Spain's World Cup win over the Netherlands in July 2010 managed a high of 3,051, although the record for the tournament (3,283) was set when Japan beat Denmark in the group stage — another statistic pointing to Twitter's popularity in Japan.

The record-breaking numbers Sunday reflect a sharp rise in Twitter usage. Its users send 200 million tweets per day, compared to 10 million two years ago, according to Twitter.

Friday, July 15, 2011

Tifatul Calls for Social Media Controls to Avoid Arab Spring-Style Uprisings

Jakarta Globe, July 14, 2011       

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Minister of Communications and Information Technology Tifatul Sembiring said that the Indonesian government was obligated to serve as a gatekeeper for the Internet, including social media.

Indonesian Minister of Communications
 and Information Technology Tifatul
Sembiring (Antara Photo)    
According to Tifatul, stricter controls were necessary to prevent Indonesia from suffering the same fate as Tunisia and Libya, where huge portions of those populations rose up to depose autocratic rulers.

“The government is obligated to control the Internet," he said on Thursday. "Don't let uprisings, like what happened to Tunisia and Libya — who failed in controlling the social media like Facebook and Twitter — happen to us,”

His remarks came at an event in Menteng, Central Jakarta, to inform children about safe and healthy use of the Internet.

“In the past, control toward the government was done through the House of Representatives, but now the control and critics toward the government is done through the social media. The public is free to express their opinion but they have to be responsible,” Tifatul said.

His call to arms garnered swift reaction. A Prosperous Justice Party lawmaker Mahfudz Siddiq said the government should not meddle with limiting speech in social media.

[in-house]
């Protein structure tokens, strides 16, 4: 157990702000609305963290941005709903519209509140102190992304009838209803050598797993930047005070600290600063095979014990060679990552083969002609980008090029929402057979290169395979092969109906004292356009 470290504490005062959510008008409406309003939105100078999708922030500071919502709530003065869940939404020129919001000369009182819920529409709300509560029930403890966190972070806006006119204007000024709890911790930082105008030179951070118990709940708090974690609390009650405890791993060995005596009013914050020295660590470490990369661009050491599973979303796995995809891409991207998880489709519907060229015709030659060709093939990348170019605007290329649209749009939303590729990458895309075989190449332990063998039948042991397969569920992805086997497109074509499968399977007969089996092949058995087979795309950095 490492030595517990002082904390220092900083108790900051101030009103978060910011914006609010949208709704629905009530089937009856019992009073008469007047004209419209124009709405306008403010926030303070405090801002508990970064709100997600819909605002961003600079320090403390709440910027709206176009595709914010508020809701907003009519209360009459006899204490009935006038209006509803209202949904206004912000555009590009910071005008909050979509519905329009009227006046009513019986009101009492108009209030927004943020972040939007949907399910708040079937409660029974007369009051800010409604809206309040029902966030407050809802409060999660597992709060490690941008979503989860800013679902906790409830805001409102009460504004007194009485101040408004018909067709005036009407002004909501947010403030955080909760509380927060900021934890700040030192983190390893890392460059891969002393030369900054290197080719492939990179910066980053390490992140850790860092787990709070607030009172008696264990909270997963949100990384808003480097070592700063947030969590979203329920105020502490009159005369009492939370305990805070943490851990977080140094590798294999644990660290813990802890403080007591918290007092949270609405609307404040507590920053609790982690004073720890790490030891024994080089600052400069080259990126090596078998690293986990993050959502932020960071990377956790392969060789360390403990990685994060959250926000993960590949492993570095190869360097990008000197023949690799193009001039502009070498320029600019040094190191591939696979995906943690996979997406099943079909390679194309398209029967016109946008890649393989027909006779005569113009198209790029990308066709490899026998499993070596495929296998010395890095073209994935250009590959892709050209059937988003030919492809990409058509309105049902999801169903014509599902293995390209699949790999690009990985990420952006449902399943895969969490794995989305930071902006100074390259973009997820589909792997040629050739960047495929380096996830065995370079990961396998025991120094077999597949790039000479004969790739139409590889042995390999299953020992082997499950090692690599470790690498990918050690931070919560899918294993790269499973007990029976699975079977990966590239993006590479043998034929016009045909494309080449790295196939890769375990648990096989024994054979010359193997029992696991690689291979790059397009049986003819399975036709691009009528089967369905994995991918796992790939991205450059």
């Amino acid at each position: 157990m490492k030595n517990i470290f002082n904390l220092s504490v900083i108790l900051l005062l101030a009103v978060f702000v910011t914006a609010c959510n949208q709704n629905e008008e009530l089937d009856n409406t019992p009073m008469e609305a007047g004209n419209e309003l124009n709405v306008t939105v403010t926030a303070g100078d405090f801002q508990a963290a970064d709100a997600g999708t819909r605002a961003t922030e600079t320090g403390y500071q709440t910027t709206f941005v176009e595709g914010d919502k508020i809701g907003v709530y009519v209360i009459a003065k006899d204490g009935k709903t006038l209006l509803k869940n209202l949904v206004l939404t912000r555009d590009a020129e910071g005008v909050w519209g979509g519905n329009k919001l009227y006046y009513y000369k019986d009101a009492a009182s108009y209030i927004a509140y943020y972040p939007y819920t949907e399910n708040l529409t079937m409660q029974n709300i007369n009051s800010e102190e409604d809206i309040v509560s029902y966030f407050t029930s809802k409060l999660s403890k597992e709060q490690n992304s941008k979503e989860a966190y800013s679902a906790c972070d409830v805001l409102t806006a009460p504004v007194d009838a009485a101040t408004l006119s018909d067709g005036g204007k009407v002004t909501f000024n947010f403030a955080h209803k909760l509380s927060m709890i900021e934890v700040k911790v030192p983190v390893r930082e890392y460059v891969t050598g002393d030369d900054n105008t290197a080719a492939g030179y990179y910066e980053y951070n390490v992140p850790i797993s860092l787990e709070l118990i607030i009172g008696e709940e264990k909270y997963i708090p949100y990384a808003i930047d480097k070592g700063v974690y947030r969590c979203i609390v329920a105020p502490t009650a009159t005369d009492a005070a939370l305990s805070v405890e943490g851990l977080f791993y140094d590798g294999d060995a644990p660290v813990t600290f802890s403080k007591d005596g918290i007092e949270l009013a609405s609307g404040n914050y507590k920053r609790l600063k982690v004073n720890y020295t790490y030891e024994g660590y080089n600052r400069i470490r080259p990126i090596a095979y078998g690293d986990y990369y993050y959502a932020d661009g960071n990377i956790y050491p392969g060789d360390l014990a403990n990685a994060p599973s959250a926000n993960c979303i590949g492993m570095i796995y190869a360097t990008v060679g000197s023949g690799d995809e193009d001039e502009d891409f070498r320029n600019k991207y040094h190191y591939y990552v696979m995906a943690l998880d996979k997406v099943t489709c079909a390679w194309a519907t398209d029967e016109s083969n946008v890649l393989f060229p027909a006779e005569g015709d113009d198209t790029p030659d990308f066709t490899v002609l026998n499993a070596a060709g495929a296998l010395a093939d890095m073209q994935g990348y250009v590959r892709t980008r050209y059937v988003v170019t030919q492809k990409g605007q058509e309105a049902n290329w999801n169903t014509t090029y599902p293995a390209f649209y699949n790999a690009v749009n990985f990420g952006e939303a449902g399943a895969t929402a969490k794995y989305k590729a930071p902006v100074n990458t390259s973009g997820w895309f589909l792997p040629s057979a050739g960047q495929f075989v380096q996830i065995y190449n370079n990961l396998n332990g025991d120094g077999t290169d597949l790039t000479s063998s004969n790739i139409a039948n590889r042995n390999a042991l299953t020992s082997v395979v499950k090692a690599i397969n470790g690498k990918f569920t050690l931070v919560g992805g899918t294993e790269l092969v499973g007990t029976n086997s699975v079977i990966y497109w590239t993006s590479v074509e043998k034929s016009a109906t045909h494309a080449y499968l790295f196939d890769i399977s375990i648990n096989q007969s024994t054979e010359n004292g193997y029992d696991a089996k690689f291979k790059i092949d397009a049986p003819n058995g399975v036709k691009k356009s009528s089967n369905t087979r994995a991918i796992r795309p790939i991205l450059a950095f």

“Twitter is a public communication media, thus there is no need to limit or control it,” Mahfudz said.

“Besides, how will the government control Twitter? The social and online media are not constrained to time and space, how will we limit something like that?”

Indonesian Twitter users responded harshly to the minister's latest statement.

@samleinad wrote, “Did Tifatul think when he tweeted about AIDS?'

Last year, the minister raised the hackles of gay rights activists with a series of homophobic tweets in which he blamed “perverted sex acts” for the spread of HIV/AIDS.

In one tweet, he quoted a passage from the Koran that told of Allah “smiting [homosexuals] with rocks from a burning land.”

Another Twitter user, @Amulia, wrote, “Why are you taking care of something which is totally not important?”

@Achtungkoro wrote, “Pak Tif, uprisings didn't happen because of social media but there is something wrong with the government and it had to be criticized and improved.”

On his Twitter account, Tifatul once again stressed that social media could have a major effect on many aspects of the nation.

 "What I'm saying is social media can affect politics, economy and even social structure so we have to pay attention,” he tweeted.